Amato: So it’s not a failsafe.

Patrick: It is definitely not a failsafe, and it depends on the receiver’s email system. So if you were to email something to me and request to recall, and it ends up in my Gmail inbox, you’re not going to able to recall that. That mechanism does not exist. However, if you are on a Microsoft Office 365 platform and I’m using Microsoft 365 or Microsoft Exchange, and you recall [the message], there’s a chance that it might get recalled, and the caveat is the fact that I haven’t opened it yet. If I’ve opened it, the recall’s going to fail. If I haven’t seen it, my eyes have not seen it yet, then there’s a good possibility that you will actually be able to capture that and recall that message. In Gmail, there is a functionality called “Unsend” where you can recall messages, but again it’s the same kind of caveat. If you send a message to someone who is an Office 365 user, that “Unsend” functionality isn’t going to mean anything to that system. So a lot of it really depends on the two different systems, if they’re talking to each other, if the messages have been read.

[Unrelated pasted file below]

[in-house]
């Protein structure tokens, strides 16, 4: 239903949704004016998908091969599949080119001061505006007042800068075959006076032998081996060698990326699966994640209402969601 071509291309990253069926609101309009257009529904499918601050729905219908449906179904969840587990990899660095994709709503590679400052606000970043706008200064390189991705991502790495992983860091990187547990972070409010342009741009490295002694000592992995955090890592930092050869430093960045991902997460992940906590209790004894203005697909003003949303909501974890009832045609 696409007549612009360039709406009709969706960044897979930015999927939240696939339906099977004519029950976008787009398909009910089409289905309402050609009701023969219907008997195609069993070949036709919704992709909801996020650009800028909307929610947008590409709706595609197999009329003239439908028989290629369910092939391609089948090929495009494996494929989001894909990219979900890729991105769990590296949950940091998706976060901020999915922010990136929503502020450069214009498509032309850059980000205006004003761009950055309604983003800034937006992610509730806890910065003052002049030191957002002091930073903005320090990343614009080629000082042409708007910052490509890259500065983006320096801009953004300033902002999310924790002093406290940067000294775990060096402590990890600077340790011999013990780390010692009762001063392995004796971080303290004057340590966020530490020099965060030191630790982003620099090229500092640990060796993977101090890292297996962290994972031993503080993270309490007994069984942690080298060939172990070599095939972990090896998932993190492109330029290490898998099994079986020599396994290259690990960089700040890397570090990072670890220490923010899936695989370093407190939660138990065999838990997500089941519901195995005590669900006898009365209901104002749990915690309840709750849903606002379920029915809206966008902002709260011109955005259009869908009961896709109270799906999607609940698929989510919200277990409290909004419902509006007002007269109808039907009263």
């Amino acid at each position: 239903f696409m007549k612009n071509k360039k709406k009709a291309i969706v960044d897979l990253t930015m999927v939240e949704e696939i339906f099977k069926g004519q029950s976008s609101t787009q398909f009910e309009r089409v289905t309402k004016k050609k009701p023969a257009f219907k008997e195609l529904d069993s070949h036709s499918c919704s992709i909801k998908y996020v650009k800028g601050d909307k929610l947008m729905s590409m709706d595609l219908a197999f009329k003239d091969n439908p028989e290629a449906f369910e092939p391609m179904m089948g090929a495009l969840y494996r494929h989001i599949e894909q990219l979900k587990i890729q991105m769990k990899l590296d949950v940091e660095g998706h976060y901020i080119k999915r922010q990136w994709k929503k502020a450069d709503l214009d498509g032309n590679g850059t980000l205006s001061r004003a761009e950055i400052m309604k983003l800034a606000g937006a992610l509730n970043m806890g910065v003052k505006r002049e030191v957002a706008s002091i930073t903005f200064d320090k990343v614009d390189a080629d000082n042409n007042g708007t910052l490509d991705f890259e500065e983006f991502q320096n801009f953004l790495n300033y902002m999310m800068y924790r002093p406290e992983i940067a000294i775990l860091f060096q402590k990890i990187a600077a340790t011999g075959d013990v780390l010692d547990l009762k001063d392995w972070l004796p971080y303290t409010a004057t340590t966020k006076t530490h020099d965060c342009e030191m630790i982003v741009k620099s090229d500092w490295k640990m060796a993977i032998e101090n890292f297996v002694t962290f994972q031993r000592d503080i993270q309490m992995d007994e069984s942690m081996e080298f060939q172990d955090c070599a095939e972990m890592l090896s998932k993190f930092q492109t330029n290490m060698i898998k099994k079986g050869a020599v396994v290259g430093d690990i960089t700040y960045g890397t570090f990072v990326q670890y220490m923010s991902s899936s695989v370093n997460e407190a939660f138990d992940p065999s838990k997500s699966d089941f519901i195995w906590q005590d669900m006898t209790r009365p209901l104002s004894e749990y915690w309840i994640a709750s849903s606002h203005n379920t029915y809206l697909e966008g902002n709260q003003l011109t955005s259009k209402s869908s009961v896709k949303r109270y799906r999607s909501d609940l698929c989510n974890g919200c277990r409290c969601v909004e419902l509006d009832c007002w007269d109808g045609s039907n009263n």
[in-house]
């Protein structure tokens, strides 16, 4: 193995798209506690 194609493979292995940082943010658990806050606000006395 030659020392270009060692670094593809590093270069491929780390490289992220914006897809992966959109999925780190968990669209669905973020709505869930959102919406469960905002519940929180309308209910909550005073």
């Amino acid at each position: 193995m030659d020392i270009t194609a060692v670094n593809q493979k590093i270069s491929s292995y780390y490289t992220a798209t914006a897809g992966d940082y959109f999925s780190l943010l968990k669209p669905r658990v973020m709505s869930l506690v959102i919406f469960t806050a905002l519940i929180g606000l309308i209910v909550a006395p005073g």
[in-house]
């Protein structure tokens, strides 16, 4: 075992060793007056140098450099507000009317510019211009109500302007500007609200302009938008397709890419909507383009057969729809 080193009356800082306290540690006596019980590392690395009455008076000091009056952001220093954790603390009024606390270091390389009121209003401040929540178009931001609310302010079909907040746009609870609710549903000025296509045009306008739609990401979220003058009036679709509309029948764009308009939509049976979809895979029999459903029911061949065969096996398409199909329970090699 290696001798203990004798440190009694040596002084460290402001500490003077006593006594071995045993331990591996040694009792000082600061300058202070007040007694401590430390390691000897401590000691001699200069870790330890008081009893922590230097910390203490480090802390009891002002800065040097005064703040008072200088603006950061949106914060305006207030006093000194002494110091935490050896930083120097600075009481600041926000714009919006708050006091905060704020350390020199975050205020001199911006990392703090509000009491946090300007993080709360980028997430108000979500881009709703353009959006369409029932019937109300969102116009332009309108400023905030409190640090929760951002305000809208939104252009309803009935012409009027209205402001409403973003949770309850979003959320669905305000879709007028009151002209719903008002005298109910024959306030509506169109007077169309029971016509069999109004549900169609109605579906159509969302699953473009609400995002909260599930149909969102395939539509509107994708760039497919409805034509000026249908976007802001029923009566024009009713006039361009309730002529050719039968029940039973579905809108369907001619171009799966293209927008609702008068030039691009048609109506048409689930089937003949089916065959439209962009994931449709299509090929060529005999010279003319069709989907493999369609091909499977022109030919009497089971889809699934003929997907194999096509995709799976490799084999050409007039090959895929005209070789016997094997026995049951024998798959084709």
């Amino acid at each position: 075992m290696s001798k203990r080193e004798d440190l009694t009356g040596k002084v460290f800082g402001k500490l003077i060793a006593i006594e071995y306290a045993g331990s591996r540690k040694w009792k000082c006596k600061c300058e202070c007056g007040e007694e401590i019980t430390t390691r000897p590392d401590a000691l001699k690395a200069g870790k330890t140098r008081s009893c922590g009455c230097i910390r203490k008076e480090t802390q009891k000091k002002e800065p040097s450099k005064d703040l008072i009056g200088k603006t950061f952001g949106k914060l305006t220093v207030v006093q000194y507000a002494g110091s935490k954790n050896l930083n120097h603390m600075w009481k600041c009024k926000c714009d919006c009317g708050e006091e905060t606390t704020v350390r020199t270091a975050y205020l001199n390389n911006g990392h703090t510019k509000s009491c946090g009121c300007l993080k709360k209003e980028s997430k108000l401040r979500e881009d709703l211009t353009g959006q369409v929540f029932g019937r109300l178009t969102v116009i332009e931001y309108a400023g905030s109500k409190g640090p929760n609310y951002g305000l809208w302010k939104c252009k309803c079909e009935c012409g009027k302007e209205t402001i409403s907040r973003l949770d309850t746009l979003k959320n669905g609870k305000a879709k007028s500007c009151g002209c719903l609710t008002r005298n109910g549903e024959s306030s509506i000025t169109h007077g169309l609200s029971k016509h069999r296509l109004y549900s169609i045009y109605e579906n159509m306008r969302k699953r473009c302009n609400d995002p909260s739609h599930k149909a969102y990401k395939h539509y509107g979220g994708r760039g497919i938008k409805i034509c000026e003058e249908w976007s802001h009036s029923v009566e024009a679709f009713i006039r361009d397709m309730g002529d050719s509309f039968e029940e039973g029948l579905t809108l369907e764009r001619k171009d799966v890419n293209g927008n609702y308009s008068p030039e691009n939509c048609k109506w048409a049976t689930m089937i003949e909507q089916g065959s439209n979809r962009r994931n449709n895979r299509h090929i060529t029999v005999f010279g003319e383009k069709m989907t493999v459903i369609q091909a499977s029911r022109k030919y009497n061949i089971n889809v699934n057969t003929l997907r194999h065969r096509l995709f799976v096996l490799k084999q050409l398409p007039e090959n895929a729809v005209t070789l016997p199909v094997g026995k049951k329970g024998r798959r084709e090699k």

Best bet is to never find yourself in that situation, but if you do, there’s a few ways you can attempt. But they’re going to fall in that like 15% to 20% likelihood that you’ll actually be successful in that manner.

Amato: Right. So it seems the moral of that story is think clearly before you send an email. Reread, maybe even send to your drafts, give yourself a mental cooling-off period before you actually send what you wrote the first time.

Patrick: Yep, absolutely.

Amato: Kind of related, I think I know the answer, but I’m going to ask it anyway. Have you ever intended to forward someone’s comment to someone else and accidentally replied to it? [Laughs] And you’re like, “Wait! Did I actually send that back to them, my snide response?” And I assume there’s no way to recall that because you’ve already said it, but is there any way to safeguard making sure you know you’re forwarding something versus just replying and not knowing?